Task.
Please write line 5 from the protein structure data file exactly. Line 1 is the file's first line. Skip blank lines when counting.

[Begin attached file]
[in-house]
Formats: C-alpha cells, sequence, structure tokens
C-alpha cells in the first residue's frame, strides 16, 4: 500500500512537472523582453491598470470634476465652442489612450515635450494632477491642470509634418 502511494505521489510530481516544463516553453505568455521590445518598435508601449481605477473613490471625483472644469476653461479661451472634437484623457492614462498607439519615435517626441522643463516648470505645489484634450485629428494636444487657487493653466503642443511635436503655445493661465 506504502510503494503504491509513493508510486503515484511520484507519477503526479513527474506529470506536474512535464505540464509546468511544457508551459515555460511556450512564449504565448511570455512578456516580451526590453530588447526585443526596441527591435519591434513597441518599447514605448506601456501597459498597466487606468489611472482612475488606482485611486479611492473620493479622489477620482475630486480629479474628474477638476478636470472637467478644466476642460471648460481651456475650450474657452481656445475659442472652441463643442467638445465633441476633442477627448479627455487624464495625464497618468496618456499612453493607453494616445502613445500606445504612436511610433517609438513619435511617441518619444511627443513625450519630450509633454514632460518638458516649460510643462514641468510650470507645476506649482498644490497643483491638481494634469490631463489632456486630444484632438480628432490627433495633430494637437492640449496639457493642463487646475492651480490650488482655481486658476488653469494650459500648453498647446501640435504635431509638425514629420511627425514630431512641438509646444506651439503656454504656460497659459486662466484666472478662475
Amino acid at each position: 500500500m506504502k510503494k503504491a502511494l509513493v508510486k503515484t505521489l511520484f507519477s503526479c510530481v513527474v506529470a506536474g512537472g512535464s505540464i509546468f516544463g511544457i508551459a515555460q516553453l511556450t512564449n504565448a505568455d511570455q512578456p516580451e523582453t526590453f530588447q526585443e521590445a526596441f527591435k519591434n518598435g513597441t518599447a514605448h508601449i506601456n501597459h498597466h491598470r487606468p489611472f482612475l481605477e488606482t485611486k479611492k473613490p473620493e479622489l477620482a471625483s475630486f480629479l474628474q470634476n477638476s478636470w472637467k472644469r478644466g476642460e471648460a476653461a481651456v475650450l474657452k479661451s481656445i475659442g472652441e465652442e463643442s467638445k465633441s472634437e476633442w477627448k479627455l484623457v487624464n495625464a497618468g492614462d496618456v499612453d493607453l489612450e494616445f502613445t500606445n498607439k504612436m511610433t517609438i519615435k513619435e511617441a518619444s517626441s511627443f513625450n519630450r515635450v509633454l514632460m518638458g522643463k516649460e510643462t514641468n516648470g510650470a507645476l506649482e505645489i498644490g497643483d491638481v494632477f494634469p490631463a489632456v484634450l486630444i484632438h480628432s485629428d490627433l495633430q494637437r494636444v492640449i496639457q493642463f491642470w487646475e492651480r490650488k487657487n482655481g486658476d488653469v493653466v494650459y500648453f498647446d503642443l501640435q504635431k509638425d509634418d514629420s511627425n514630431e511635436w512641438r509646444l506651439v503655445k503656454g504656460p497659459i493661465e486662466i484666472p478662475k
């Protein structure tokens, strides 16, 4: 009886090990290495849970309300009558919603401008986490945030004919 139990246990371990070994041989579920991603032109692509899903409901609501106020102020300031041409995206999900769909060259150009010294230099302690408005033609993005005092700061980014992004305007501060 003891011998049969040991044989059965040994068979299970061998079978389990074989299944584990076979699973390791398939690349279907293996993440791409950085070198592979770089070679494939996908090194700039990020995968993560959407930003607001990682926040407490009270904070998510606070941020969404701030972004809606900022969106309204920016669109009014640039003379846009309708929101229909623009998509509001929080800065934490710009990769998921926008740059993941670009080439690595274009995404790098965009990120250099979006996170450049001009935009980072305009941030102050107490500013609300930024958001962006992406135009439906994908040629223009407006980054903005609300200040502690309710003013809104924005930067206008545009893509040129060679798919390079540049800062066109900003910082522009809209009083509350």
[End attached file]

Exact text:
């Protein structure tokens, strides 16, 4: 009886090990290495849970309300009558919603401008986490945030004919 139990246990371990070994041989579920991603032109692509899903409901609501106020102020300031041409995206999900769909060259150009010294230099302690408005033609993005005092700061980014992004305007501060 003891011998049969040991044989059965040994068979299970061998079978389990074989299944584990076979699973390791398939690349279907293996993440791409950085070198592979770089070679494939996908090194700039990020995968993560959407930003607001990682926040407490009270904070998510606070941020969404701030972004809606900022969106309204920016669109009014640039003379846009309708929101229909623009998509509001929080800065934490710009990769998921926008740059993941670009080439690595274009995404790098965009990120250099979006996170450049001009935009980072305009941030102050107490500013609300930024958001962006992406135009439906994908040629223009407006980054903005609300200040502690309710003013809104924005930067206008545009893509040129060679798919390079540049800062066109900003910082522009809209009083509350």